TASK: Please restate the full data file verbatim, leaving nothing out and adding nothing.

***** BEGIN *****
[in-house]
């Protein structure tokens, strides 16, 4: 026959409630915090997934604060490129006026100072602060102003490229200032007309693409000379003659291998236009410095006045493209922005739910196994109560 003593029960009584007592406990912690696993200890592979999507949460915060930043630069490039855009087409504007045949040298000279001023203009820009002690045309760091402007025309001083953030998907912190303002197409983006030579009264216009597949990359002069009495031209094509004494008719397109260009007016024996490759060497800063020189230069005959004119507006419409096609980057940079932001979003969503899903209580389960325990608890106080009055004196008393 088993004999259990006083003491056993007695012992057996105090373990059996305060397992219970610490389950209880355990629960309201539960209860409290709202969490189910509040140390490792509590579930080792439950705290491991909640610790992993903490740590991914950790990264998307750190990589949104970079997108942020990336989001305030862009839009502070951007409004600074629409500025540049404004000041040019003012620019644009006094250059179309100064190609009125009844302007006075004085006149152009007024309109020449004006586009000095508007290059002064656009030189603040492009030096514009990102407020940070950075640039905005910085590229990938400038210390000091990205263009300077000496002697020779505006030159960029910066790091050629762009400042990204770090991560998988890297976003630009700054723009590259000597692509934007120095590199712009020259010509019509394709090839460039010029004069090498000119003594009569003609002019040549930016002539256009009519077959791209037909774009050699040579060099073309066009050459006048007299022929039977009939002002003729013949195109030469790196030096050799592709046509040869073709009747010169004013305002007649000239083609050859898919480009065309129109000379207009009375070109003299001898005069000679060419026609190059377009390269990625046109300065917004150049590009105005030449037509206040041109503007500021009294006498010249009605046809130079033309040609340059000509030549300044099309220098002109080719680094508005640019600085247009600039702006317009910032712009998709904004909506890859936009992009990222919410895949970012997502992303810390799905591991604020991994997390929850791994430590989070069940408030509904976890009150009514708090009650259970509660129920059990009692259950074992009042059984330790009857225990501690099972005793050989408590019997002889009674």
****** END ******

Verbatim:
[in-house]
């Protein structure tokens, strides 16, 4: 026959409630915090997934604060490129006026100072602060102003490229200032007309693409000379003659291998236009410095006045493209922005739910196994109560 003593029960009584007592406990912690696993200890592979999507949460915060930043630069490039855009087409504007045949040298000279001023203009820009002690045309760091402007025309001083953030998907912190303002197409983006030579009264216009597949990359002069009495031209094509004494008719397109260009007016024996490759060497800063020189230069005959004119507006419409096609980057940079932001979003969503899903209580389960325990608890106080009055004196008393 088993004999259990006083003491056993007695012992057996105090373990059996305060397992219970610490389950209880355990629960309201539960209860409290709202969490189910509040140390490792509590579930080792439950705290491991909640610790992993903490740590991914950790990264998307750190990589949104970079997108942020990336989001305030862009839009502070951007409004600074629409500025540049404004000041040019003012620019644009006094250059179309100064190609009125009844302007006075004085006149152009007024309109020449004006586009000095508007290059002064656009030189603040492009030096514009990102407020940070950075640039905005910085590229990938400038210390000091990205263009300077000496002697020779505006030159960029910066790091050629762009400042990204770090991560998988890297976003630009700054723009590259000597692509934007120095590199712009020259010509019509394709090839460039010029004069090498000119003594009569003609002019040549930016002539256009009519077959791209037909774009050699040579060099073309066009050459006048007299022929039977009939002002003729013949195109030469790196030096050799592709046509040869073709009747010169004013305002007649000239083609050859898919480009065309129109000379207009009375070109003299001898005069000679060419026609190059377009390269990625046109300065917004150049590009105005030449037509206040041109503007500021009294006498010249009605046809130079033309040609340059000509030549300044099309220098002109080719680094508005640019600085247009600039702006317009910032712009998709904004909506890859936009992009990222919410895949970012997502992303810390799905591991604020991994997390929850791994430590989070069940408030509904976890009150009514708090009650259970509660129920059990009692259950074992009042059984330790009857225990501690099972005793050989408590019997002889009674």